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Quick Hits

  • Digital nomad visas, which give individuals the legal right to work remotely while residing away from their countries of permanent residence, are gaining popularity in East Asia.
  • South Korea’s motivation behind the use of its digital nomad visa is to encourage high-income foreign individuals to work and live in South Korea to stimulate growth in the country’s regional economies.
  • Japan introduced its digital nomad visa in April 2024, allowing holders to work remotely in Japan for up to six months.

As telecommuting has become more common, spurred by the COVID-19 pandemic and advances in technology, employers have seen a surge in employee requests to work remotely from their countries of origin. As such, many countries—particularly those that are popular destinations for tourists and digital nomads (e.g., the United States, Spain, and Italy)—have introduced digital nomad visas, allowing people to work remotely in their countries without the typical hurdles and headaches involved with work authorization and tax issues.

Some countries in East Asia, such as Japan and South Korea, are starting to test the waters. Their initial digital nomad visa programs include hefty eligibility requirements, however, and appear to be geared more toward monitoring the interest in and the economic impact of the visas than earnestly welcoming digital nomads.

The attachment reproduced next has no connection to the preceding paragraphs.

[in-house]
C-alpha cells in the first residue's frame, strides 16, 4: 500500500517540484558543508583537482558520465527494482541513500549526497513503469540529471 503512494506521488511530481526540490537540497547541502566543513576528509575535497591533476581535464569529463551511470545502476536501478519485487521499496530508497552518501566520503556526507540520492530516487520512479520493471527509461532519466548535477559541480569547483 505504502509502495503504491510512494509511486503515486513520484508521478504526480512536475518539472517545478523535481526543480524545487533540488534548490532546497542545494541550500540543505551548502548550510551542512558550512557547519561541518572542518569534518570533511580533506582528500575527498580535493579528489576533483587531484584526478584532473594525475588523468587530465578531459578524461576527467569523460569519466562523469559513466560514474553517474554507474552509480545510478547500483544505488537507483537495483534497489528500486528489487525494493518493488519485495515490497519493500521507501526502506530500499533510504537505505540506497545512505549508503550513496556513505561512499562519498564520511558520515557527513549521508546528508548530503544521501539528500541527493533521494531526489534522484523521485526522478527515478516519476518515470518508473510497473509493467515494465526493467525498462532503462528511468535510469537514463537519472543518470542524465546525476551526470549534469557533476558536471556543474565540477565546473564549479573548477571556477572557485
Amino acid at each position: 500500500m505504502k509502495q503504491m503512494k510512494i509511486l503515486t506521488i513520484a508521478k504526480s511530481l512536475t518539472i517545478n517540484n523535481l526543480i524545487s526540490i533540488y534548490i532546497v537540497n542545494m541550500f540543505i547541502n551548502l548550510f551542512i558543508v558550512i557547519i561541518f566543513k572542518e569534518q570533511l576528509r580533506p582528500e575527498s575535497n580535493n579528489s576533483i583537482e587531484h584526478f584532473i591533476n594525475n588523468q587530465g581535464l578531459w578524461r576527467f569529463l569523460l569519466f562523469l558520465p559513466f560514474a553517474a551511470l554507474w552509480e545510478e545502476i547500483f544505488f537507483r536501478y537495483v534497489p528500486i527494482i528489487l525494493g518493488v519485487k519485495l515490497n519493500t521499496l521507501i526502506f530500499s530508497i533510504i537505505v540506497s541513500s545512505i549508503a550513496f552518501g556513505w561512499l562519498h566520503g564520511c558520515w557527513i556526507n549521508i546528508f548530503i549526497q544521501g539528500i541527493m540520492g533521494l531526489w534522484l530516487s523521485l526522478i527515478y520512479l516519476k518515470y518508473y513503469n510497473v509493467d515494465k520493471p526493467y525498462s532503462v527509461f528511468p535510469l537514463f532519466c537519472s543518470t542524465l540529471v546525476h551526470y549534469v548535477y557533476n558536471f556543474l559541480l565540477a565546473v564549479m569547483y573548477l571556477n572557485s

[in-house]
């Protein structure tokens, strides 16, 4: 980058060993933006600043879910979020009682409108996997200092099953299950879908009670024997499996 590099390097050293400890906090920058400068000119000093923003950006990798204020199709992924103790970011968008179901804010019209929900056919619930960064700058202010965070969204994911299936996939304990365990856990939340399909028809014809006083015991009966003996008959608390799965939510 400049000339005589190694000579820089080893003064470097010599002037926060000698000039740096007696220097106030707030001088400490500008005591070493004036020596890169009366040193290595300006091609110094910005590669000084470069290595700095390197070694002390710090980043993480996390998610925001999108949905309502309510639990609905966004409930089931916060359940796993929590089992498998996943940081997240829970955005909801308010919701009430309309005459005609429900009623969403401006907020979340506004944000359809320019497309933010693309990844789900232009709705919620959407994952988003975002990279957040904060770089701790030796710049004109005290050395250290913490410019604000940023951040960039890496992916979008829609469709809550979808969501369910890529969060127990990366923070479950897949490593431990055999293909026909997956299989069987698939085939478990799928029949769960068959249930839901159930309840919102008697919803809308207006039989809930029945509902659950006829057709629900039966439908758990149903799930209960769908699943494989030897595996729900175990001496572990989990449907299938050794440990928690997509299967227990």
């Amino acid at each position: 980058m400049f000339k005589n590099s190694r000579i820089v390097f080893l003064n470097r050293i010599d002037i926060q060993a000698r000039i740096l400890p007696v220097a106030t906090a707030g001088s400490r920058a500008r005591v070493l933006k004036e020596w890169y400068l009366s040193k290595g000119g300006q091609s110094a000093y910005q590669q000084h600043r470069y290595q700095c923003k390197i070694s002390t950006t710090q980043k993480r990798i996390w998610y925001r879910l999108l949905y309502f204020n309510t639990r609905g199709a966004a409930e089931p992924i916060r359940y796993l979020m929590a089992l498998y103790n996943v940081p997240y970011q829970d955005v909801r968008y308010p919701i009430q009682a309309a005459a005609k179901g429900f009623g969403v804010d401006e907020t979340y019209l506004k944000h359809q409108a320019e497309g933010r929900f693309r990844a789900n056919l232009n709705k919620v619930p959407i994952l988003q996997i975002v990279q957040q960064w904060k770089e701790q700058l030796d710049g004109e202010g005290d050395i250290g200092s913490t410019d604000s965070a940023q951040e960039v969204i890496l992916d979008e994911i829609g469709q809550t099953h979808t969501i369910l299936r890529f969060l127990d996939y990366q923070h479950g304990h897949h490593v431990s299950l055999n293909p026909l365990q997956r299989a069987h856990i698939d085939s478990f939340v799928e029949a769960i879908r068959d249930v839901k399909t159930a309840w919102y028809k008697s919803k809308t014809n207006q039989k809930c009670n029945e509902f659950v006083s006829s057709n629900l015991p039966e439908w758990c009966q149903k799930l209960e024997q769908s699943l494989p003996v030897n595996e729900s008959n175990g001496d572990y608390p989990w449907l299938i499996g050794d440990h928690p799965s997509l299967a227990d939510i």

South Korea started its trial program of digital nomad visas to foreigners on January 1, 2024, and Japan introduced its first digital nomad visa program on April 1, 2024.

South Korea’s Trial Program

Digital nomad visas are known by different names in different countries. In South Korea, the digital nomad visa is officially called the Workation visa. Governmental authorities have hinted that one of the main purposes of launching this work visa is to encourage high-income foreign individuals (and their families) to work and live in South Korea for an extended period (up to two years), and, hopefully, enliven its regional economies. (At the same time, South Korea’s conservative approach recognizes that digital nomad visas may have some negative economic consequences for areas outside major cities.) Applicants for the Workation visa must meet certain eligibility requirements. Applicants must:

  • earn double Korea’s gross national income per capita for the previous year, which is ₩85 million in 2023 (approximately US$66,000) in annual income;
  • be eighteen years of age or older and have work experience in the same industry for at least a year; and
  • work for a company abroad.

These are not easy requirements, although not impossible to satisfy. For applicants from the United States, the process may include submitting an offer letter, pay slip, and bank statements to prove employment and annual income. Further, applicants may need to submit a clean criminal record, as evidenced by a criminal history certificate (e.g., an identity history summary issued by the Federal Bureau of Investigation (FBI) for U.S. citizens) and proof of private health insurance with coverage of at least ₩100 million (approximately US$75,000).

Individuals who meet the requirements can submit their documentation to the South Korean consulate in their countries of residence. Once the visa is approved, the holder can carry it into South Korea and apply for a residence card, or Korean identification card (known as an Alien Registration Card), which is mandatory for foreigners who plan to reside in South Korea for more than ninety days. It is not yet clear whether a residence card is required before starting work for a foreign employer in South Korea. As the visa comes into broader use, this issue will likely be addressed by further regulation and court precedents.